Noting that there are over 500 Japanese films released every year in Japan, Shiina said, “This is my third year as the director of TIFF, and I’ve been wondering how best to introduce Japanese films and filmmakers to the world. We wanted to create a selection that would allow visitors to TIFF to see the full spectrum of films, to see what’s happening in the industry right now. We also wanted to focus on getting more recognition for Japanese filmmakers in overseas markets, and that’s why we created the two new sections, Japan Now and Japanese Classics. We look forward to welcoming audiences from as many countries as possible.”
Kohei Ando, a filmmaker, producer and popular figure on the international film scene, was selected as the first programming advisor for the Japan Now section. He noted: “People often say that if you see three films from one country, you can learn a lot about that country. The concept of Japan Now is to help you learn more about Japan. We narrowed our selection to 11 films, one of which is a family story from maestro Yoji Yamada and another of which is from Hirokazu Kore-eda, also about a contemporary family. If you watch just these two films, you’ll have an understanding of the diversity of Japanese families today.”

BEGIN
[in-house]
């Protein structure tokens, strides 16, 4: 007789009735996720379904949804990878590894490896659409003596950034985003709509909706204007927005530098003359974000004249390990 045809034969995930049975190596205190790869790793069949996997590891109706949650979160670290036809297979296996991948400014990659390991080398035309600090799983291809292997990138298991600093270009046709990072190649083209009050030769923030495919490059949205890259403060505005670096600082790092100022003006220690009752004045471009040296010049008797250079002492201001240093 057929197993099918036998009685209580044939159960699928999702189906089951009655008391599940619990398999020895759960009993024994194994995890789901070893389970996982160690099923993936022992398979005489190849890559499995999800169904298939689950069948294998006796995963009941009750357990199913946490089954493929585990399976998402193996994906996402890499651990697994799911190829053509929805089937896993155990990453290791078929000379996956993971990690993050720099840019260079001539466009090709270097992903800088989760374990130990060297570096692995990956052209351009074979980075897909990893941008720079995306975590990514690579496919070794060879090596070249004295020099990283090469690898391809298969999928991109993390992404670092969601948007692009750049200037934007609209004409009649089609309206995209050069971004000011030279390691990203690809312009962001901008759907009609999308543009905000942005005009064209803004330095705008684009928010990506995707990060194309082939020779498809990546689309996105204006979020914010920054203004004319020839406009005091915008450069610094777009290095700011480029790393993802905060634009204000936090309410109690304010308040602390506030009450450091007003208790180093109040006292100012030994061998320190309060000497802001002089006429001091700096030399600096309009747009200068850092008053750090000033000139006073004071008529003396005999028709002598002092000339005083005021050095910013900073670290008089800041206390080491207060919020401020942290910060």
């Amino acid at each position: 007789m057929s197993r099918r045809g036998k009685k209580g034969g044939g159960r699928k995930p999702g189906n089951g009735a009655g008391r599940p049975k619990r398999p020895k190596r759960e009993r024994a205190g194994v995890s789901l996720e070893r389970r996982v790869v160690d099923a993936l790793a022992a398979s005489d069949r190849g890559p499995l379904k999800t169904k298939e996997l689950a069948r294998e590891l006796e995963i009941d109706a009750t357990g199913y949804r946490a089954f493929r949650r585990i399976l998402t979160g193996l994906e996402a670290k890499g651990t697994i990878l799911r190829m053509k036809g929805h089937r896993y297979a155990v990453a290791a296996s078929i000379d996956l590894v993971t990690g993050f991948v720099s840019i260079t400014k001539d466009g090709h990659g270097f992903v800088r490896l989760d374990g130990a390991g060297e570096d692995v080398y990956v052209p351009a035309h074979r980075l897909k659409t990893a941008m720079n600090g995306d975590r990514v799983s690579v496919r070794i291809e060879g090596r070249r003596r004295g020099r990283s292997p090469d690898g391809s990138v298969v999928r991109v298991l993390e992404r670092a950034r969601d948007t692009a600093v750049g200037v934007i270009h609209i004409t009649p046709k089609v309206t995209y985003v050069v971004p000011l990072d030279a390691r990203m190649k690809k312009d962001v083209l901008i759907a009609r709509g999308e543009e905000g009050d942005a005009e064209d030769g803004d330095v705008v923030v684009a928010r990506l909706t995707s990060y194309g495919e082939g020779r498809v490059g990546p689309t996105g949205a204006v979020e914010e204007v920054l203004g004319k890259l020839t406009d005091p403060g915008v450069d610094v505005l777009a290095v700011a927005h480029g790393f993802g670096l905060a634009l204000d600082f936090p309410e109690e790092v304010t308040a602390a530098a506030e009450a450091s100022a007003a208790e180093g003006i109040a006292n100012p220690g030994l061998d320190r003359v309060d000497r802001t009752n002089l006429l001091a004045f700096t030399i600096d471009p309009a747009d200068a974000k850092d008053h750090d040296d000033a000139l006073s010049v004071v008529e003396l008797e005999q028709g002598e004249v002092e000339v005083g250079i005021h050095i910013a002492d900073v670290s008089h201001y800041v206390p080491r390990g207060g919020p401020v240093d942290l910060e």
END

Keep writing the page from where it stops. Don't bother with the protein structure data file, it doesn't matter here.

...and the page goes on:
“We decided to focus on Mr. Harada as the first Director in Focus,” Ando continued, “because we believe he deserves increased international recognition as a master filmmaker, and we also hope Japanese audiences will be reminded of his extraordinary talent.”
Harada and Kiki have collaborated on only two films; here's hoping they double that number.
Harada said, “I’m not sure whether I belong to Japan Now or Japanese Classics (much laughter), but I’m honored to be selected and to show these five films. The last time I had a film shown at TIFF was in the Competition section 22 years ago, with Painted Desert. I’m very happy to bring my work to a festival in my own country, and I look forward to meeting audience members from all over the world.”
After joking that she had just “tagged along with Mr. Harada,” Kirin Kiki got more serious. “Mr. Harada is so enthusiastic about the works of other directors,” she said, “he’s always mentioning certain scenes in films by Kurosawa, Ozu and Kihachi Okamoto with such passion and enthusiasm, it’s one of his charms as a director. I see him trying to be an even better filmmaker than these masters, sometimes succeeding, sometimes not. But he’s very, very skilled, and… yahari, umai! (he’s wonderful!).”